DENVER – The Colorado governor’s office on Thursday released a letter Gov. Jared Polis sent to Vice President Mike Pence on March 28 in which he discussed what he called the state’s “dire shortage” of PPE and ventilators and the wide gap between what has been requested from the federal government and what has been received.
During a news conference Wednesday, Polis went through a presentation showing that of the supplies requested by Colorado from the federal government, only a small percentage has been sent. According to the chart, Colorado has received just 11% of its requested N95 masks; 11.5% of the requested surgical masks; 40% of the face shields the state asked for; 14% of the surgical gowns it requested; 19% of the gloves requested and none of the 10,000 ventilators it has asked for.
He announced at the same news conference that Colorado was looking elsewhere to try to get the supplies it needs to fight the COVID-19 outbreak and prevent hospitals from being overrun.
On Thursday, Polis’ office released the letter sent to Pence last Friday, in which Polis said that Colorado needs 10,000 ventilators; 2 million N95 masks; 4.4 million surgical masks; 720,000 gowns; 880,000 face shields; and 4.3 million pairs of gloves.
He said in the letter the state has received a shipment with some of those materials on Thursday night – but only a fraction of what the state says it needs. Polis wrote that the shipment would “make a difference and buy us some time” but that more was needed.
Polis wrote at the time that the state’s death rate was rising faster than in any other state, though the state’s COVID-19 incident commander, Scott Bookman, said Thursday that the data has changed since a week ago.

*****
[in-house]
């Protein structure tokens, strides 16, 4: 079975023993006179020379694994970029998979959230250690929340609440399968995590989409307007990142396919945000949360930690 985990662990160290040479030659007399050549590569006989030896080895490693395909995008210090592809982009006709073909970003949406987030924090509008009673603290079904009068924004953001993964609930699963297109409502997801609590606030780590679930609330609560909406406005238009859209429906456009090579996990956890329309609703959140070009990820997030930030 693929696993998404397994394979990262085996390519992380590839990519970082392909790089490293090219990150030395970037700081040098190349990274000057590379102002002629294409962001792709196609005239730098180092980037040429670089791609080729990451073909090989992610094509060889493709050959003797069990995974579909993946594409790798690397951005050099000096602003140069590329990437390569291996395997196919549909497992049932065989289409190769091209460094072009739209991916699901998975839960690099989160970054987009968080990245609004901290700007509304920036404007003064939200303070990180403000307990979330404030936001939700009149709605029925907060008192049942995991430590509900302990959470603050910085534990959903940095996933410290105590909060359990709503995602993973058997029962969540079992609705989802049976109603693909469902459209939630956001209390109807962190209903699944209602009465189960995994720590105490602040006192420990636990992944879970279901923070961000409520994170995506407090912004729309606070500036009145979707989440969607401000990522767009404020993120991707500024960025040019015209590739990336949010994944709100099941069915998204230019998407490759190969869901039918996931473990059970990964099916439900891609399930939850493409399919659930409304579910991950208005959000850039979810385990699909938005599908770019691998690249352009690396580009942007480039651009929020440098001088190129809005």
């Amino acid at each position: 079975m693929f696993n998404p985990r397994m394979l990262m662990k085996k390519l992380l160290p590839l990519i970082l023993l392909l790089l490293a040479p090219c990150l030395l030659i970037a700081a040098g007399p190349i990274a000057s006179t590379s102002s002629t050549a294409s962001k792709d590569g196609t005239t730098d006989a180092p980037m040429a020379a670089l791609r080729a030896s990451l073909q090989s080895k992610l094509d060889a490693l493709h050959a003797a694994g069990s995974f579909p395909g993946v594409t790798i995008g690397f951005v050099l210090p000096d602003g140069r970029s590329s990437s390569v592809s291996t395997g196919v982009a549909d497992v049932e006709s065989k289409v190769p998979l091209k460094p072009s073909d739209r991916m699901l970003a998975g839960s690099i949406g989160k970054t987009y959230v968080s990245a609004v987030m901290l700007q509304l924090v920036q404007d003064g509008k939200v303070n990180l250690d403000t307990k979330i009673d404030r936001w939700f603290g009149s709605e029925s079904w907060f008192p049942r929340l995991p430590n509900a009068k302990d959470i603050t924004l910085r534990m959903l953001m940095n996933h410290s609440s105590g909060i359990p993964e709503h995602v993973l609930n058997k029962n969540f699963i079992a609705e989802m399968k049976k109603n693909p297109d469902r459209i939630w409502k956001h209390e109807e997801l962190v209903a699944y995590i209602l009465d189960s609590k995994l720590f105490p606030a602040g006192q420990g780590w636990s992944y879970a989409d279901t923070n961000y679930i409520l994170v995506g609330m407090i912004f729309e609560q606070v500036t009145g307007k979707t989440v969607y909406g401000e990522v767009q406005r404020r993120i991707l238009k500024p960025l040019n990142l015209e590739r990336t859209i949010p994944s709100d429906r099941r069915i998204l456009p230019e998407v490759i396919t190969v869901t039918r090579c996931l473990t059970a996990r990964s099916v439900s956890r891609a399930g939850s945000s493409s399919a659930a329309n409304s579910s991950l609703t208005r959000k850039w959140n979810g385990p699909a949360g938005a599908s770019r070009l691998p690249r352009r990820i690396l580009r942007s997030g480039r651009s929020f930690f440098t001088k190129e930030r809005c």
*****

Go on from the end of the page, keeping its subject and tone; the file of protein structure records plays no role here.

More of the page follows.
But Polis told Pence that he was concerned about the lack of testing and assistance from the federal government – something he, Bookman and other state officials have discussed several times in recent weeks.
“I fear that because of our comparably smaller population, the staggering increases in cases and deaths are not fully registering in national models,” Polis wrote. “What we are experiencing in Colorado is far worse than we imagined.”
He said that the PPE shortage was creating a “dire” situation in the state – particularly in non-Front Range communities – and that health care workers are fearful of contracting the virus because of a lack of proper equipment.
Polis also said that Colorado was starting to receive high-intensity patients from neighboring states.
“We are committed to proving this regional excellence, but our ability to do so will soon be shuttered if we cannot protect our health care workers in our already resource-constrained state,” he wrote.
He told Pence that getting more ventilators and PPE was the most pertinent need in order to “help us safely cross the bridge ahead of us until we can start to reap the benefits of our other unprecedented procurement and manufacturing efforts.”
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